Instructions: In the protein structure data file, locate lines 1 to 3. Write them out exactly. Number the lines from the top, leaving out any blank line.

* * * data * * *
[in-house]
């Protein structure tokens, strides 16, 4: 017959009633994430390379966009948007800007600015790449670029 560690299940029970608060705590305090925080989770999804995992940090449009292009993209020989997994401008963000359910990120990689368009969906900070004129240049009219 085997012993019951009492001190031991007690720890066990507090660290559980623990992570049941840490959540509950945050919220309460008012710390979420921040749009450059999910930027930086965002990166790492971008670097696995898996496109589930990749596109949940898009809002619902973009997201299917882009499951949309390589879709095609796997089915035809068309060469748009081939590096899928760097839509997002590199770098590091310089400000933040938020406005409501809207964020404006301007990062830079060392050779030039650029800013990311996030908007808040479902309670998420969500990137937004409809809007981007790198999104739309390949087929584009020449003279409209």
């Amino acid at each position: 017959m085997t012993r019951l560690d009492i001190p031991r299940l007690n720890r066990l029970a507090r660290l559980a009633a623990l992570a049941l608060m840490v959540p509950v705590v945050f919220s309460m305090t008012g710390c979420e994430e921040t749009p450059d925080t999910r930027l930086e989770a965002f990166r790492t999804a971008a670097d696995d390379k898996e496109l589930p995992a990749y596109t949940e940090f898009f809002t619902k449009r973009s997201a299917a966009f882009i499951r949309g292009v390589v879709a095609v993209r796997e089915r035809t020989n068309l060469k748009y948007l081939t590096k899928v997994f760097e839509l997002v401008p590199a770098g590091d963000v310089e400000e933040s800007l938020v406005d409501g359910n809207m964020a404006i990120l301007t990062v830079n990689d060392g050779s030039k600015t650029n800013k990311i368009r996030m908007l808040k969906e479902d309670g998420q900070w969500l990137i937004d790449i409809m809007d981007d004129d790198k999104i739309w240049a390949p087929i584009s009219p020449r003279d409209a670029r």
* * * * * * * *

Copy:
[in-house]
């Protein structure tokens, strides 16, 4: 017959009633994430390379966009948007800007600015790449670029 560690299940029970608060705590305090925080989770999804995992940090449009292009993209020989997994401008963000359910990120990689368009969906900070004129240049009219 085997012993019951009492001190031991007690720890066990507090660290559980623990992570049941840490959540509950945050919220309460008012710390979420921040749009450059999910930027930086965002990166790492971008670097696995898996496109589930990749596109949940898009809002619902973009997201299917882009499951949309390589879709095609796997089915035809068309060469748009081939590096899928760097839509997002590199770098590091310089400000933040938020406005409501809207964020404006301007990062830079060392050779030039650029800013990311996030908007808040479902309670998420969500990137937004409809809007981007790198999104739309390949087929584009020449003279409209």
């Amino acid at each position: 017959m085997t012993r019951l560690d009492i001190p031991r299940l007690n720890r066990l029970a507090r660290l559980a009633a623990l992570a049941l608060m840490v959540p509950v705590v945050f919220s309460m305090t008012g710390c979420e994430e921040t749009p450059d925080t999910r930027l930086e989770a965002f990166r790492t999804a971008a670097d696995d390379k898996e496109l589930p995992a990749y596109t949940e940090f898009f809002t619902k449009r973009s997201a299917a966009f882009i499951r949309g292009v390589v879709a095609v993209r796997e089915r035809t020989n068309l060469k748009y948007l081939t590096k899928v997994f760097e839509l997002v401008p590199a770098g590091d963000v310089e400000e933040s800007l938020v406005d409501g359910n809207m964020a404006i990120l301007t990062v830079n990689d060392g050779s030039k600015t650029n800013k990311i368009r996030m908007l808040k969906e479902d309670g998420q900070w969500l990137i937004d790449i409809m809007d981007d004129d790198k999104i739309w240049a390949p087929i584009s009219p020449r003279d409209a670029r």